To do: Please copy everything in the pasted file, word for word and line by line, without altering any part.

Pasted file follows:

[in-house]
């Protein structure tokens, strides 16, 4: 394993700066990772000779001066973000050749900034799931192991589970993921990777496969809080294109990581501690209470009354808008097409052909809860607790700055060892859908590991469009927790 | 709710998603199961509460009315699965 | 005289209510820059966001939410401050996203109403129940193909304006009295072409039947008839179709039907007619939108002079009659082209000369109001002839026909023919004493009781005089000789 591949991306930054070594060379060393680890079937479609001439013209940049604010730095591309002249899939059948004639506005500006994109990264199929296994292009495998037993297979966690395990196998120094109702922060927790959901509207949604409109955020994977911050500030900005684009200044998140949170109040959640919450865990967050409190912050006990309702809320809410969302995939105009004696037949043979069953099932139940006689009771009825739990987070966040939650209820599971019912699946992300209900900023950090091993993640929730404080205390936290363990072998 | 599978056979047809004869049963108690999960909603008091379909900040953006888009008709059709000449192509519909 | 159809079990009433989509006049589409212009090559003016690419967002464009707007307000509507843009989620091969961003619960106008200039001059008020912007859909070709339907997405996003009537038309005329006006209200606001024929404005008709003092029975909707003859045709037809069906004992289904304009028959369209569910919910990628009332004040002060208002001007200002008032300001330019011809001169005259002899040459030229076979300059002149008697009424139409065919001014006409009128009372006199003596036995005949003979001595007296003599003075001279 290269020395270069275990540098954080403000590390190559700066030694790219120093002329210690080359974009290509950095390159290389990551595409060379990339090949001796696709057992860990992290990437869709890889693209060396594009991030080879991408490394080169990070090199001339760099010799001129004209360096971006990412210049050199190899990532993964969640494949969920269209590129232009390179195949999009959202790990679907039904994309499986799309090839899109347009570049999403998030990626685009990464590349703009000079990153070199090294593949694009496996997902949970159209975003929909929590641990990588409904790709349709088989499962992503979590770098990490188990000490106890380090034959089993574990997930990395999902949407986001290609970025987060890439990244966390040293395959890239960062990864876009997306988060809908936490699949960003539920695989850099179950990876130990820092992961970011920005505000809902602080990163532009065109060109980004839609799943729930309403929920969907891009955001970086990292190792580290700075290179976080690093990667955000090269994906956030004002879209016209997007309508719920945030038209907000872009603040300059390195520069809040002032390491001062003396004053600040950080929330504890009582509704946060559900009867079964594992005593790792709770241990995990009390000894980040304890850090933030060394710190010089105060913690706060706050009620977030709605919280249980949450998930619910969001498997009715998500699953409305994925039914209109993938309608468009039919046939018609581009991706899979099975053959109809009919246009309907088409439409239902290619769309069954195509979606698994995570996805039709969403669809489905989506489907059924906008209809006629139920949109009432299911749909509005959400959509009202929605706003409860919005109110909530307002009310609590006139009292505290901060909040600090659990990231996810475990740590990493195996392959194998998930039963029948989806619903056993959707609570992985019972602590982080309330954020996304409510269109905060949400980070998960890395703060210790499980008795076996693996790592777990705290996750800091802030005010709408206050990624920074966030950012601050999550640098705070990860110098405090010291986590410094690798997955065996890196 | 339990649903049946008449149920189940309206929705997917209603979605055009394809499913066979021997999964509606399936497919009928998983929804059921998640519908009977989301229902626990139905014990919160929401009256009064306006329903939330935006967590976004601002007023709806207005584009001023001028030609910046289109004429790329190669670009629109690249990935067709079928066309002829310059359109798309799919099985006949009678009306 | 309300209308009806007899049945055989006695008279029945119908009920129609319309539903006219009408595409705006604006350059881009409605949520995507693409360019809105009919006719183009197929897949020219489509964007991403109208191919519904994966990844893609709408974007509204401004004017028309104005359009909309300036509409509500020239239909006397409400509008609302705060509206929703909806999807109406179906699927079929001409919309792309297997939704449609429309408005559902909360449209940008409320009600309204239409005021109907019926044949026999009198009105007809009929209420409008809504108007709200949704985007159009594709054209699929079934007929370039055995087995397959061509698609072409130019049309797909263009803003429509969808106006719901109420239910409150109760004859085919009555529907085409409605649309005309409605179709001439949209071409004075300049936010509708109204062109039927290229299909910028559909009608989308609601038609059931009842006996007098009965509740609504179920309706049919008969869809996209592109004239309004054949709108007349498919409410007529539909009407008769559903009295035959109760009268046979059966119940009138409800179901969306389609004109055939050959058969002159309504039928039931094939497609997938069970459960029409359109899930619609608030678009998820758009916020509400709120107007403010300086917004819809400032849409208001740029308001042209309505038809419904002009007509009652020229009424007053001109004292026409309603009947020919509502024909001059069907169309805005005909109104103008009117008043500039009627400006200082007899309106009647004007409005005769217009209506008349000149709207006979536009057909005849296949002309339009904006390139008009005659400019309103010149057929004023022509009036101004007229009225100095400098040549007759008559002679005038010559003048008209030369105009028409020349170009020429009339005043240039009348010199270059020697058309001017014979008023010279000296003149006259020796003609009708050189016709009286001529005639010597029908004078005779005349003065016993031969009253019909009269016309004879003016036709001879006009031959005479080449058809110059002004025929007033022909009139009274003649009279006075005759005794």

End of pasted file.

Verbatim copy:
[in-house]
């Protein structure tokens, strides 16, 4: 394993700066990772000779001066973000050749900034799931192991589970993921990777496969809080294109990581501690209470009354808008097409052909809860607790700055060892859908590991469009927790 | 709710998603199961509460009315699965 | 005289209510820059966001939410401050996203109403129940193909304006009295072409039947008839179709039907007619939108002079009659082209000369109001002839026909023919004493009781005089000789 591949991306930054070594060379060393680890079937479609001439013209940049604010730095591309002249899939059948004639506005500006994109990264199929296994292009495998037993297979966690395990196998120094109702922060927790959901509207949604409109955020994977911050500030900005684009200044998140949170109040959640919450865990967050409190912050006990309702809320809410969302995939105009004696037949043979069953099932139940006689009771009825739990987070966040939650209820599971019912699946992300209900900023950090091993993640929730404080205390936290363990072998 | 599978056979047809004869049963108690999960909603008091379909900040953006888009008709059709000449192509519909 | 159809079990009433989509006049589409212009090559003016690419967002464009707007307000509507843009989620091969961003619960106008200039001059008020912007859909070709339907997405996003009537038309005329006006209200606001024929404005008709003092029975909707003859045709037809069906004992289904304009028959369209569910919910990628009332004040002060208002001007200002008032300001330019011809001169005259002899040459030229076979300059002149008697009424139409065919001014006409009128009372006199003596036995005949003979001595007296003599003075001279 290269020395270069275990540098954080403000590390190559700066030694790219120093002329210690080359974009290509950095390159290389990551595409060379990339090949001796696709057992860990992290990437869709890889693209060396594009991030080879991408490394080169990070090199001339760099010799001129004209360096971006990412210049050199190899990532993964969640494949969920269209590129232009390179195949999009959202790990679907039904994309499986799309090839899109347009570049999403998030990626685009990464590349703009000079990153070199090294593949694009496996997902949970159209975003929909929590641990990588409904790709349709088989499962992503979590770098990490188990000490106890380090034959089993574990997930990395999902949407986001290609970025987060890439990244966390040293395959890239960062990864876009997306988060809908936490699949960003539920695989850099179950990876130990820092992961970011920005505000809902602080990163532009065109060109980004839609799943729930309403929920969907891009955001970086990292190792580290700075290179976080690093990667955000090269994906956030004002879209016209997007309508719920945030038209907000872009603040300059390195520069809040002032390491001062003396004053600040950080929330504890009582509704946060559900009867079964594992005593790792709770241990995990009390000894980040304890850090933030060394710190010089105060913690706060706050009620977030709605919280249980949450998930619910969001498997009715998500699953409305994925039914209109993938309608468009039919046939018609581009991706899979099975053959109809009919246009309907088409439409239902290619769309069954195509979606698994995570996805039709969403669809489905989506489907059924906008209809006629139920949109009432299911749909509005959400959509009202929605706003409860919005109110909530307002009310609590006139009292505290901060909040600090659990990231996810475990740590990493195996392959194998998930039963029948989806619903056993959707609570992985019972602590982080309330954020996304409510269109905060949400980070998960890395703060210790499980008795076996693996790592777990705290996750800091802030005010709408206050990624920074966030950012601050999550640098705070990860110098405090010291986590410094690798997955065996890196 | 339990649903049946008449149920189940309206929705997917209603979605055009394809499913066979021997999964509606399936497919009928998983929804059921998640519908009977989301229902626990139905014990919160929401009256009064306006329903939330935006967590976004601002007023709806207005584009001023001028030609910046289109004429790329190669670009629109690249990935067709079928066309002829310059359109798309799919099985006949009678009306 | 309300209308009806007899049945055989006695008279029945119908009920129609319309539903006219009408595409705006604006350059881009409605949520995507693409360019809105009919006719183009197929897949020219489509964007991403109208191919519904994966990844893609709408974007509204401004004017028309104005359009909309300036509409509500020239239909006397409400509008609302705060509206929703909806999807109406179906699927079929001409919309792309297997939704449609429309408005559902909360449209940008409320009600309204239409005021109907019926044949026999009198009105007809009929209420409008809504108007709200949704985007159009594709054209699929079934007929370039055995087995397959061509698609072409130019049309797909263009803003429509969808106006719901109420239910409150109760004859085919009555529907085409409605649309005309409605179709001439949209071409004075300049936010509708109204062109039927290229299909910028559909009608989308609601038609059931009842006996007098009965509740609504179920309706049919008969869809996209592109004239309004054949709108007349498919409410007529539909009407008769559903009295035959109760009268046979059966119940009138409800179901969306389609004109055939050959058969002159309504039928039931094939497609997938069970459960029409359109899930619609608030678009998820758009916020509400709120107007403010300086917004819809400032849409208001740029308001042209309505038809419904002009007509009652020229009424007053001109004292026409309603009947020919509502024909001059069907169309805005005909109104103008009117008043500039009627400006200082007899309106009647004007409005005769217009209506008349000149709207006979536009057909005849296949002309339009904006390139008009005659400019309103010149057929004023022509009036101004007229009225100095400098040549007759008559002679005038010559003048008209030369105009028409020349170009020429009339005043240039009348010199270059020697058309001017014979008023010279000296003149006259020796003609009708050189016709009286001529005639010597029908004078005779005349003065016993031969009253019909009269016309004879003016036709001879006009031959005479080449058809110059002004025929007033022909009139009274003649009279006075005759005794």